Tag Archives: audiobooks

Punch and Roll for Audacity in Linux using Autokey

audacity_logoMost of my friends know that as a side-line I narrate books for Audible.Com, and they might also know that I’m a Linux nerd, too.  Where those interests intersect, there is a wonderful open-source program called Audacity, which is a Digital Audio Workshop, that is, a program in which you can record, edit and master digital audio.  Musicians, narrators and voice-over professionals use such programs every day. Audacity, in addition to being jammed with features and options, is free. It’s the very tool to reach for if you are a dabbler, or on a constrained budget, but serious about doing good work.
Unfortunately, Audacity  lacks one capability which narration and voice-over, in particular, makes heavy use of, and that is a tool called “punch and roll”.  “Punch and Roll” allows an audio book narrator to edit mistakes “on the fly” while reading. It works like this: the reader hears himself flub a line or a pronunciation, stops recording, places the start-point line just upstream from the mistake, and hits “punch and roll”. Then these things happen automatically: the start-point jumps upstream an additional pre-set number of seconds (2-3 seconds are typical), the system starts playing the audio for the narrator to hear. As the time-line reaches the marked “flub-point”, the system stops playing, and begins to record. The narrator picks up reading, correcting the error, and the recording proceeds, as before, with the edited audio right where it belongs.

Ideally, the program should preserve both the original audio (the one containing the error), as well as the corrected stream. That may sound odd, I know, but is no less true. It doesn’t happen often, but it can be very important at times to have the original stream of audio, to fix subtle issues found much later on.  Being able to revert to the original version with the tool is called “non-destructive punch and roll”.

So, how can we do all this in Audacity? First know this: the Audacity DAW has versions that run in Windows and Mac, as well as Linux, and there have been a few clever people who have solved this problem for those systems already. My “punch and roll” solution for Audacity in Linux has been adapted from a solution posted by Steven Jay Cohen which works in Mac OSX. Cohen’s written a short piece of code that runs in AppleScript, to execute the correct keystrokes to allow non-destructive punch & roll in Audacity on a Mac. A bit of googling will also locate scripts that will achieve similar results using “AutoHotKey” on Windows computers.  My solution for linux makes use of a powerful macro utility called “autokey”, which runs scripts in the python programming language.

Here’s how to obtain punch and roll in Audacity on an Ubuntu/Debian linux computer:

1. Install autokey. On a gnome-ubuntu machine, from the command line run:

sudo apt-get install autokey-gtk

2.  From the desktop, launch the program menu, then Accessories, AutoKey. This should open the Main Window of autokey, and also place the autokey icon, a capital “A”, in your program tray.

The main window looks like this:

AutoKey Main Window
AutoKey Main Window

Now you are going to add a new script to the existing library you see on the left side of the main window. Do these:

1. Click where you see “+New”, choose Script from the menu, then give your script an appropriate name in the dialogue box. I called mine Punch&Roll.

2. Notice on the right side the box where you will input and edit your script. It’s marked # Enter script code:

#Enter Script Code
#Enter Script Code

blogYou will be pasting the code right below where you see:

# Enter script code

For those of you unused to working with programs, understand that where you see a hashtag (#) at the beginning of a line, the computer ignores that line when running the program. If you are modifying this script to troubleshoot it, you could insert a hashtag at the start of a line to remove it temporarilly from the program, or to create a note for yourself about what the next line is supposed to do.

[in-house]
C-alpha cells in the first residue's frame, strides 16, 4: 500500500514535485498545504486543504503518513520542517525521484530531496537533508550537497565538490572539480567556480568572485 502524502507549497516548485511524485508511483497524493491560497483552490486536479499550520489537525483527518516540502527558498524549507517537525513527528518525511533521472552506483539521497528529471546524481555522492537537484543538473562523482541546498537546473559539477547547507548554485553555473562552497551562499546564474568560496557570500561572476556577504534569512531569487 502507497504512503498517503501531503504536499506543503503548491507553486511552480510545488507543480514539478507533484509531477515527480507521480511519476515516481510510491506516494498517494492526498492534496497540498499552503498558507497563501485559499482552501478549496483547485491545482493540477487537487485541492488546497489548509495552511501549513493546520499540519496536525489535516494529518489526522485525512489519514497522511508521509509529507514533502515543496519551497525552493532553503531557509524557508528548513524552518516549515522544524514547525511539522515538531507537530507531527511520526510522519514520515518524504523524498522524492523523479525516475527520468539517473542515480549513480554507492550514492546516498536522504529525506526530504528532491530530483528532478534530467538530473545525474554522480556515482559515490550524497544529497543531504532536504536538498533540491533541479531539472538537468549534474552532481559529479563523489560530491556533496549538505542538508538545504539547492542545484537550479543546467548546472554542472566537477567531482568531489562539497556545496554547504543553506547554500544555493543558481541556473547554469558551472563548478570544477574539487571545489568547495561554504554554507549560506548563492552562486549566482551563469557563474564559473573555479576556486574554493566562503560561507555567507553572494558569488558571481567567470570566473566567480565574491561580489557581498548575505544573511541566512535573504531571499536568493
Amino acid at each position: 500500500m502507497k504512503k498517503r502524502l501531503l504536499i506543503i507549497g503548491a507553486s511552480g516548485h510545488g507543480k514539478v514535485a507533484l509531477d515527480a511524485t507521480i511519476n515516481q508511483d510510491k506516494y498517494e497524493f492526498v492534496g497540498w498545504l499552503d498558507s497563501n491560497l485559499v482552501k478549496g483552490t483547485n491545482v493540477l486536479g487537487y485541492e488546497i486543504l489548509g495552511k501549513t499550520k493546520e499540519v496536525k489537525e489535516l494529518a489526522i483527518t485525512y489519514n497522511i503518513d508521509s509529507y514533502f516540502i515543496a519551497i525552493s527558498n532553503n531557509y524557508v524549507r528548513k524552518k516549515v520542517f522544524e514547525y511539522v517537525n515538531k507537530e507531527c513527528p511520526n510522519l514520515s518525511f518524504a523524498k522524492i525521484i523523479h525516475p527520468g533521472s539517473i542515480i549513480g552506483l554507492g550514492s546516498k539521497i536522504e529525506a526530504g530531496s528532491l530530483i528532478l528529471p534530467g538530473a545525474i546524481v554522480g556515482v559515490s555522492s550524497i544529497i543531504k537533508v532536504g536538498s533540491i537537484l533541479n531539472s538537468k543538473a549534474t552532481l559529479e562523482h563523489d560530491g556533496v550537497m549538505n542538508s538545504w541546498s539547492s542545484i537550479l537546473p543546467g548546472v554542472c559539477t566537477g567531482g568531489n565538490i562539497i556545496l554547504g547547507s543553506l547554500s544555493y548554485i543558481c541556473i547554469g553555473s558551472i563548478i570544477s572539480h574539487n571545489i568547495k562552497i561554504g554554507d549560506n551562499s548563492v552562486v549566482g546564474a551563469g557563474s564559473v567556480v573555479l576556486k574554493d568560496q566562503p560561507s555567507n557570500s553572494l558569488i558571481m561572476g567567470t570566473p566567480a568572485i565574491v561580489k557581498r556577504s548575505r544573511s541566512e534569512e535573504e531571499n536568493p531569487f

Here’s the script that works for me. It sets 3 seconds of pre-roll:

##‭ ‬Autokey script to enable Non-Destructive Punch&Roll
‬##in Audacity using AutoKey.
#The number of “,” below sets 3 seconds of pre-roll.
#Below, (” “) encloses one press of the space-bar.
keyboard.send_keys‭(” “)
#Number for time.sleep below should equal number of (“,”).
#Delay for sleep below makes resume-record work.

After copying this into the script editing box in autokey, do three more steps:

1. Set a hot key for the script, by clicking on the button below the script marked HotKey….Set. Then in the dialogue box that opens, click on “Press to Set”.  Choose a hot-key combination that doesn’t conflict with any other program or function: I recommend a combination of the <super> key (also called  the <windows> key) and the “z” key. So press and hold <super> and then press “z”. Then press Ok. You should see <super>+z has been set as your hot key.

2. It’s wise to set a Window Filter, so that your hot key will only be activated within Audacity. Where it says Window Filter, press Set. In the dialogue box where it says “Regular expression to match”, type in   Audacity.Audacity   ,  just like that.

3. Lastly, save your work: Click up above where it says Save, or simply press Ctrl-s.

Now, to use “punch and roll”, you need to set up Audacity very specifically for the script. It expects you will have two mono tracks above a label (bookmark) track. Audacity will launch a new track as soon as you begin recording, so I do these steps to get started:

1. Make sure AutoKey is running in the background (the “A” shows in the tray below on the right side).  Now launch Audacity, and make a short recording of 5-8 seconds.

2. Press “Ctrl-Shift-n” to make a second mono track below the first.

3. Press “Ctrl-b” to make the label track.

The top-most track is your production track. The next one down is your Edits track and will accumulate your saved mistakes as you stop, set, and then punch/roll to fix “flubs” on the fly.  It should look something like this:

Set up these tracks: Production, Edits, Bookmarks
Set up these tracks: Production, Edits, Bookmarks

To try it, you need to start with the time-marker set within the short piece of audio you recorded to launch the production track.

1. Put it near the end, but not all the way at the end.

2. Press <super>+z, and you will see the time marker jump back 3 seconds, play those three seconds, and then append a new recording to the production track as it reaches where you started.

You will also notice that all audio AFTER your start point will have been moved to the second audio track, where it will be saved, in case it’s needed to fix something. Here’s what it should resemble:

After one "punch & roll". Notice that my Edits track is muted, so it doesn't distract me as I re-record.
After one “punch and roll”. Notice that my Edits track is muted, so it doesn’t distract me as I re-record.